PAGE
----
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Do different fuels produce different amounts of energy?

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Do different fuels produce different amounts of energy? Planning I am going to investigate the energy released by burning alcohol. I will try to find out how the carbon atoms in each alcohol vary with the energy release. Alcohols are a series of related organic molecules. The general formula of an alcohol is: n = number of Carbon atoms Alcohols Formula Ethanol C H OH Propanol C H OH Butanol C H OH Pentanol C H OH Hexanol C H OH The complete combustion of an alcohol will produce Carbon Dioxide and Water by reacting with Oxygen. Combustion involves breaking and making chemical bonds. Breaking bonds requires energy input, making bonds releases energy. In exothermic reaction, the reactants has a higher energy level than the products, the difference is given off as heat energy. In endothermic reaction, the reactants has a lower energy level than the product, the difference is the amount of energy taken in from the surroundings. I will need to investigate whether different fuels produce different amount of energy. To do this, I am going to do an experiment. ...read more.


- 61 136.58 134.04 2.54 27 - 62 Pentanol 108.30 107.25 1.05 22 - 57 107.25 105.93 1.32 22 - 57 105.93 104.25 1.68 23 - 58 Hexanol 213.98 212.80 1.18 24 - 59 212.80 211.09 1.71 25 - 60 211.09 210.08 1.01 26 - 61 Alcohols Number of Carbon atoms Molar mass (g) Average mass burned (g) Number of moles burned Ethanol 2 46 2.85 0.062 Propanol 3 60 2.56 0.043 Butanol 4 74 2.09 0.023 Pentanol 5 88 1.35 0.018 Hexanol 6 102 1.30 0.013 No. of moles of burned = mass burned (g) / molar mass Energy = mass of water used x specific heat capacity x temperature rise (j) (kg) J/kg �C (�c) 147j = 1 x 4.2 x 35 Analysis From the first graph (energy against number of carbon atoms), it shows a straight horizontal best-fit line which means all the alcohol gives out the same amount of energy. This is because: Energy = mass of water used x specific heat capacity x temperature rise (j) (g) (�c) The molar mass of the alcohol or the number of carbon atoms does not exist in the formula which means the energy is not affected by the kind of fuel being used. ...read more.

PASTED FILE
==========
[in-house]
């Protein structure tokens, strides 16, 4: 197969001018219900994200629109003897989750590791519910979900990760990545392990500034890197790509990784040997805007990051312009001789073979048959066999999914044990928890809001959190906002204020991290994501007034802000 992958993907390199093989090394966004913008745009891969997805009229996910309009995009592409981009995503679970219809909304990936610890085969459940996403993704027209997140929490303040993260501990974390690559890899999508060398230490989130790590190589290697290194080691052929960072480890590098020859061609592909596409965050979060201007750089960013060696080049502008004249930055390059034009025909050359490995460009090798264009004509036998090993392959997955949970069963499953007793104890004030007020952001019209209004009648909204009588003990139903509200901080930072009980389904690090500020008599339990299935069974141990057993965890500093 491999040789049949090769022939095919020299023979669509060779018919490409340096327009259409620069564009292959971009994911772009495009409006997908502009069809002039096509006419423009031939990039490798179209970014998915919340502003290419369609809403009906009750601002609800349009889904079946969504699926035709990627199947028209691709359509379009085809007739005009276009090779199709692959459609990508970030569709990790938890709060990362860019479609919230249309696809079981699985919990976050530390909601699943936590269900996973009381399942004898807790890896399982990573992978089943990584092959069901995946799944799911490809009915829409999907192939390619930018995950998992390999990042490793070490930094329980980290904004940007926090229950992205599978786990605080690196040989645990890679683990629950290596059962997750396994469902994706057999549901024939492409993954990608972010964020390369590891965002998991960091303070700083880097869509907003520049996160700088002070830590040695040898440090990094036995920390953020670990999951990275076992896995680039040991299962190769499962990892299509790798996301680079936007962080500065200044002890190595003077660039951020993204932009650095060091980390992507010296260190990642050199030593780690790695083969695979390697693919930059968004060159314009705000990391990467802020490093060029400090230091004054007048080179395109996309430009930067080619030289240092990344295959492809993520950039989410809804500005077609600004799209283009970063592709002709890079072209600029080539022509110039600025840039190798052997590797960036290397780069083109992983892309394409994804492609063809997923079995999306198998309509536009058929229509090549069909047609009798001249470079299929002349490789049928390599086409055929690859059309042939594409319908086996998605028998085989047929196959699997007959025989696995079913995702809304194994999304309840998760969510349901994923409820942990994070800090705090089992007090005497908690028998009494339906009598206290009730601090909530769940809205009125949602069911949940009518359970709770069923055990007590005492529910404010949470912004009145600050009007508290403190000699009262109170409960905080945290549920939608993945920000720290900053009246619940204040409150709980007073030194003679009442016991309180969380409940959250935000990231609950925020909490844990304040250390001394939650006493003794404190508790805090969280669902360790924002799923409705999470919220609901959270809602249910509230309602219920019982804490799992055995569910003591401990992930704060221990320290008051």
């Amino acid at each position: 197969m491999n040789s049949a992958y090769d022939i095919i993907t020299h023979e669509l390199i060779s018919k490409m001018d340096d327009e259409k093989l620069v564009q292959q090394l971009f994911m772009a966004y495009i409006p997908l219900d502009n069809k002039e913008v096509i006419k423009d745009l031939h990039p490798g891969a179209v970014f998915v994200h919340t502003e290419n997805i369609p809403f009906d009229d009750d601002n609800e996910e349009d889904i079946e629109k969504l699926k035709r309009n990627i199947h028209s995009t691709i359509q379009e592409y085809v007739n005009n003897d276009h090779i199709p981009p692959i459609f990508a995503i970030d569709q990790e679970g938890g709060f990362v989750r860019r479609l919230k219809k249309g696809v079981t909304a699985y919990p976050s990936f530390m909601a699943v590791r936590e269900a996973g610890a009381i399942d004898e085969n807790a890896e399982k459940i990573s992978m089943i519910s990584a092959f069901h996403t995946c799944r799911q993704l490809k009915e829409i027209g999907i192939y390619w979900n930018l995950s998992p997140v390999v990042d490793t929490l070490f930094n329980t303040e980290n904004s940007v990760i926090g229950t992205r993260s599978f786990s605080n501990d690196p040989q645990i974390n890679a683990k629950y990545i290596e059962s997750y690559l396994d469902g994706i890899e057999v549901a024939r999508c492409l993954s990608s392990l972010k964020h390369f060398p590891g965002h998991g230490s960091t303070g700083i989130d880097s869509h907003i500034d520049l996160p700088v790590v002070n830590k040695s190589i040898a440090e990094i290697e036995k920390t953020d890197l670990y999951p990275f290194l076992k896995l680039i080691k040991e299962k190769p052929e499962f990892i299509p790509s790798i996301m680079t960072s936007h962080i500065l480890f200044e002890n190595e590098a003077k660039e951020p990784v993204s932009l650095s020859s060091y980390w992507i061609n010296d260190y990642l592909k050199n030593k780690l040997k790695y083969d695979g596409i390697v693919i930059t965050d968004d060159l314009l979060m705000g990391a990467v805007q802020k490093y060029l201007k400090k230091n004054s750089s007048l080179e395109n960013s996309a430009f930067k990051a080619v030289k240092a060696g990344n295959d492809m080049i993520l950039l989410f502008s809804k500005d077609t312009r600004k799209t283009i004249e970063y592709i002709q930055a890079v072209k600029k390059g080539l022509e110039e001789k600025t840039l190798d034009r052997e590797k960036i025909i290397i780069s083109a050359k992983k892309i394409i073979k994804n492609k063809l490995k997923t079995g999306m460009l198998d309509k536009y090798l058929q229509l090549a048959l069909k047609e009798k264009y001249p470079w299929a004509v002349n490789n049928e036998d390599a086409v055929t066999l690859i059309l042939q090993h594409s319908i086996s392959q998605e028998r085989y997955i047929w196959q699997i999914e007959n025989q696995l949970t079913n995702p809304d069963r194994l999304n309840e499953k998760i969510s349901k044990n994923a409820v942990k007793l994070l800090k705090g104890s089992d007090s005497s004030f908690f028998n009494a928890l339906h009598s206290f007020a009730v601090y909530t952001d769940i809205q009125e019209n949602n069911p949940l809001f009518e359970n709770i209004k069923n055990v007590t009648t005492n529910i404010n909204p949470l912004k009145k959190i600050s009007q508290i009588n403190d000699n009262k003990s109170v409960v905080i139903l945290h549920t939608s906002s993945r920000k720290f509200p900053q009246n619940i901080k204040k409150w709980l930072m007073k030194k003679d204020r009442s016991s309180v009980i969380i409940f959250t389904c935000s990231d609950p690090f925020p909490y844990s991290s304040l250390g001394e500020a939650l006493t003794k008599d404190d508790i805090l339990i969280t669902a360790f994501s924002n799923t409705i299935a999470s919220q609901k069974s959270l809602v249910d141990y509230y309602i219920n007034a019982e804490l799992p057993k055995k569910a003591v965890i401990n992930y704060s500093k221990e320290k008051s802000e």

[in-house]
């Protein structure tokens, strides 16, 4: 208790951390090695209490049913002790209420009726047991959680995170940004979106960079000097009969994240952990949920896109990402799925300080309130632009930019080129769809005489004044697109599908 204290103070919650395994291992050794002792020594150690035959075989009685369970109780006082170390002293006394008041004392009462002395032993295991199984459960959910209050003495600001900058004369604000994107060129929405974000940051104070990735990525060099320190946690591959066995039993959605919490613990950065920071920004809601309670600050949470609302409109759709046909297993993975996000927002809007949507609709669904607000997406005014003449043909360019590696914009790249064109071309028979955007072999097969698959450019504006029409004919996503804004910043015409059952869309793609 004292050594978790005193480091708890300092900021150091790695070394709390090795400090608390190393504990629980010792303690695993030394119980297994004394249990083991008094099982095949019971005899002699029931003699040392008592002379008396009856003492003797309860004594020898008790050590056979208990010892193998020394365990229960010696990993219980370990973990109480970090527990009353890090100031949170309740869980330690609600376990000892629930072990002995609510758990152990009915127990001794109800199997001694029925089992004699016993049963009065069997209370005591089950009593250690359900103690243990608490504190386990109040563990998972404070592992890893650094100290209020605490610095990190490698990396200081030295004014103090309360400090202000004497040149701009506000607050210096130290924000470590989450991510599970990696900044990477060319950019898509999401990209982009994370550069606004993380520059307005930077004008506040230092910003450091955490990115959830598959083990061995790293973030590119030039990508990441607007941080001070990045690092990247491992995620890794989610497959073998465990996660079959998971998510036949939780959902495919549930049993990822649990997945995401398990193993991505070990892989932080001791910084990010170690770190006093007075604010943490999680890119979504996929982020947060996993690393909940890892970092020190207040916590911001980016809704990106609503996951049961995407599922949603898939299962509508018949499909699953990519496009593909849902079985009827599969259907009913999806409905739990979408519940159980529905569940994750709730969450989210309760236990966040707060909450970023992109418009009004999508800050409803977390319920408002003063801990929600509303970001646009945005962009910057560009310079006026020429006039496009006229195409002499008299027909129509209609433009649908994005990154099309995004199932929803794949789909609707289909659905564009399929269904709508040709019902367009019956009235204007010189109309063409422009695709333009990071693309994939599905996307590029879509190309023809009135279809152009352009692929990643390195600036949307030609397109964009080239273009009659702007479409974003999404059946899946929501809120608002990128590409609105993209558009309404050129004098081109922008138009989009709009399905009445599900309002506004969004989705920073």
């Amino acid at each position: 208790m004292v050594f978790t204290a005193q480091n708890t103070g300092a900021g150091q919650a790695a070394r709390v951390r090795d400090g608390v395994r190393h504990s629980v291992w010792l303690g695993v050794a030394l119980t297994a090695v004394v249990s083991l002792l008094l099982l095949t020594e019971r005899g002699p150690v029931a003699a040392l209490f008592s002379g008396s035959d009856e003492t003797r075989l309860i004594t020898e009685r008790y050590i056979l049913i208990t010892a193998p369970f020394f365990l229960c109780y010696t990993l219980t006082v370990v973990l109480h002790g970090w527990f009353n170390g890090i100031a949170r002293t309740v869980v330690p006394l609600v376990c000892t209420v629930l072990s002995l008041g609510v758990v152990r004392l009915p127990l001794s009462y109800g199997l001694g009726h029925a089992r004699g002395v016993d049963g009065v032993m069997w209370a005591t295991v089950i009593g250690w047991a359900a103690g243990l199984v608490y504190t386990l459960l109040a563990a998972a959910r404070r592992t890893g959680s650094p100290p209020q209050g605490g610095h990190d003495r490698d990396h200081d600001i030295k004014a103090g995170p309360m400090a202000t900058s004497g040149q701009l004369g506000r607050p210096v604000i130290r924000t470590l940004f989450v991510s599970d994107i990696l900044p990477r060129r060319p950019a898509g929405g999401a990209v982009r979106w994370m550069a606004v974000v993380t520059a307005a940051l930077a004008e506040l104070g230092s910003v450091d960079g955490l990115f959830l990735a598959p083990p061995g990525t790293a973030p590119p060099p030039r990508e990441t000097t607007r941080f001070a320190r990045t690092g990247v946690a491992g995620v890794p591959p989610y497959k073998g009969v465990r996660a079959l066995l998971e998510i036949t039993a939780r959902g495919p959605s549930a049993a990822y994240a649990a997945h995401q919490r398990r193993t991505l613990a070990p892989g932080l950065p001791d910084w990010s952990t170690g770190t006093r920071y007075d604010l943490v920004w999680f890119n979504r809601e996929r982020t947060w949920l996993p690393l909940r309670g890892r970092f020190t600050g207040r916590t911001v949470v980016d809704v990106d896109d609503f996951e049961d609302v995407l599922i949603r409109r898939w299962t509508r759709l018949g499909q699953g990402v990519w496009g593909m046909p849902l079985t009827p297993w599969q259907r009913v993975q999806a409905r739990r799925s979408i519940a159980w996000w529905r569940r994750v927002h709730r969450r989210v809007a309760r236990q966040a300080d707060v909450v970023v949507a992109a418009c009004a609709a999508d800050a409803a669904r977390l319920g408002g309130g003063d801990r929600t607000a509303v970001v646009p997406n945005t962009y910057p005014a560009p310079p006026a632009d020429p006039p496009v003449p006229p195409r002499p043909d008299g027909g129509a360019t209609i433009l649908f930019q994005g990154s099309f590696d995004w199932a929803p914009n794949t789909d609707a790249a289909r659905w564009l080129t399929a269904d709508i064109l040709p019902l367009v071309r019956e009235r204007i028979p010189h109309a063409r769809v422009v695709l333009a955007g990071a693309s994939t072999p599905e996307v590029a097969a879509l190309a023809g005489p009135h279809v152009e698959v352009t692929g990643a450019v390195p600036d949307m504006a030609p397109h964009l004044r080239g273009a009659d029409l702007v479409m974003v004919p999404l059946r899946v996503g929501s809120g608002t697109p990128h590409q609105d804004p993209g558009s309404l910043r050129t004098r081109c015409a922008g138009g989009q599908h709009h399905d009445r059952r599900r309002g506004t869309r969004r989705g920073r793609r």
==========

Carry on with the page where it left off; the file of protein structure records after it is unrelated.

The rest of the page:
I can also use a wider range of alcohols such as methanol and heptanol to get a wider range of results to support a firm conclusion and give a better graph reading. I can do the experiment in this way: Further experiment Planning Apparatus - Spirit burners (containing methanol, ethanol, propanol, butanol, pentanol, hexanol, heptanol) - Heat proof mats - Clamps and stands - Copper water container - Electronic balance ( 2 decimal places) - Thermometer - Measuring cylinder Safety control - I have to wear goggles, prevent any accidents that can damage my eyes - I have to make sure all the school bags are under the table, in case it trips me over - I have to make sure I handle all the glassware carefully Method 1. Set up the experiment as the diagram shows 2. Weigh and record the spirit burner's weight 3. Put the spirit burner back to position and light it 4. When the temperature of the water has increased by 35 �c, put the fire off 5. Weigh and record the spirit burner's weight 6. Repeat the experiment three times with each alcohol 7. Plot graph (energy against number of carbon atoms, number of moles burned against carbon atoms) 8. Draw best-fit line ...read more.

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